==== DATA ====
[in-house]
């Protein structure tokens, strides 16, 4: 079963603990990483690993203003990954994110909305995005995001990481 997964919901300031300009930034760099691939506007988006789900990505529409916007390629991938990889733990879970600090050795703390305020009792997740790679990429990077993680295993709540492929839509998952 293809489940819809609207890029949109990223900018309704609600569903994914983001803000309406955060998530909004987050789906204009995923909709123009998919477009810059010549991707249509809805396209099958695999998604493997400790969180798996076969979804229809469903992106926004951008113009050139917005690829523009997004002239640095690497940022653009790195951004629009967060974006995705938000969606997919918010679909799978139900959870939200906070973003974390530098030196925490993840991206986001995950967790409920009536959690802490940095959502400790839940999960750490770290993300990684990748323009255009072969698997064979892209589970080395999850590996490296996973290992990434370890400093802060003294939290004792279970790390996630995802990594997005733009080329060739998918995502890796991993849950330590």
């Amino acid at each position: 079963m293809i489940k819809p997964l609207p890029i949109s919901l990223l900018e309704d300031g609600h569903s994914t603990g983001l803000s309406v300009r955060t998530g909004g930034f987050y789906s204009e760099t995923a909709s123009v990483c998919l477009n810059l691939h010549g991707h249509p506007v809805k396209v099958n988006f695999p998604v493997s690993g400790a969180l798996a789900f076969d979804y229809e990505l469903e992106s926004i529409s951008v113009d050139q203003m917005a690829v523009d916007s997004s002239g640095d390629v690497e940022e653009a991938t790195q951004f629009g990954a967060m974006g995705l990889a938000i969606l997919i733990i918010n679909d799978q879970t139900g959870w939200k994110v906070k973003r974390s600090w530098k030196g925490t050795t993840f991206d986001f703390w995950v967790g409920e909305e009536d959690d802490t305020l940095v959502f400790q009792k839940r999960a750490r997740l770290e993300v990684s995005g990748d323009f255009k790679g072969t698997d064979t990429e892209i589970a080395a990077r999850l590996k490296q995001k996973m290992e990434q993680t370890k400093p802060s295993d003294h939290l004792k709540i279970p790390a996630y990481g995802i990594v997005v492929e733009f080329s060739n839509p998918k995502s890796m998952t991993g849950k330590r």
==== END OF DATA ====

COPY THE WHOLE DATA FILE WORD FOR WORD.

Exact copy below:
[in-house]
């Protein structure tokens, strides 16, 4: 079963603990990483690993203003990954994110909305995005995001990481 997964919901300031300009930034760099691939506007988006789900990505529409916007390629991938990889733990879970600090050795703390305020009792997740790679990429990077993680295993709540492929839509998952 293809489940819809609207890029949109990223900018309704609600569903994914983001803000309406955060998530909004987050789906204009995923909709123009998919477009810059010549991707249509809805396209099958695999998604493997400790969180798996076969979804229809469903992106926004951008113009050139917005690829523009997004002239640095690497940022653009790195951004629009967060974006995705938000969606997919918010679909799978139900959870939200906070973003974390530098030196925490993840991206986001995950967790409920009536959690802490940095959502400790839940999960750490770290993300990684990748323009255009072969698997064979892209589970080395999850590996490296996973290992990434370890400093802060003294939290004792279970790390996630995802990594997005733009080329060739998918995502890796991993849950330590």
């Amino acid at each position: 079963m293809i489940k819809p997964l609207p890029i949109s919901l990223l900018e309704d300031g609600h569903s994914t603990g983001l803000s309406v300009r955060t998530g909004g930034f987050y789906s204009e760099t995923a909709s123009v990483c998919l477009n810059l691939h010549g991707h249509p506007v809805k396209v099958n988006f695999p998604v493997s690993g400790a969180l798996a789900f076969d979804y229809e990505l469903e992106s926004i529409s951008v113009d050139q203003m917005a690829v523009d916007s997004s002239g640095d390629v690497e940022e653009a991938t790195q951004f629009g990954a967060m974006g995705l990889a938000i969606l997919i733990i918010n679909d799978q879970t139900g959870w939200k994110v906070k973003r974390s600090w530098k030196g925490t050795t993840f991206d986001f703390w995950v967790g409920e909305e009536d959690d802490t305020l940095v959502f400790q009792k839940r999960a750490r997740l770290e993300v990684s995005g990748d323009f255009k790679g072969t698997d064979t990429e892209i589970a080395a990077r999850l590996k490296q995001k996973m290992e990434q993680t370890k400093p802060s295993d003294h939290l004792k709540i279970p790390a996630y990481g995802i990594v997005v492929e733009f080329s060739n839509p998918k995502s890796m998952t991993g849950k330590r």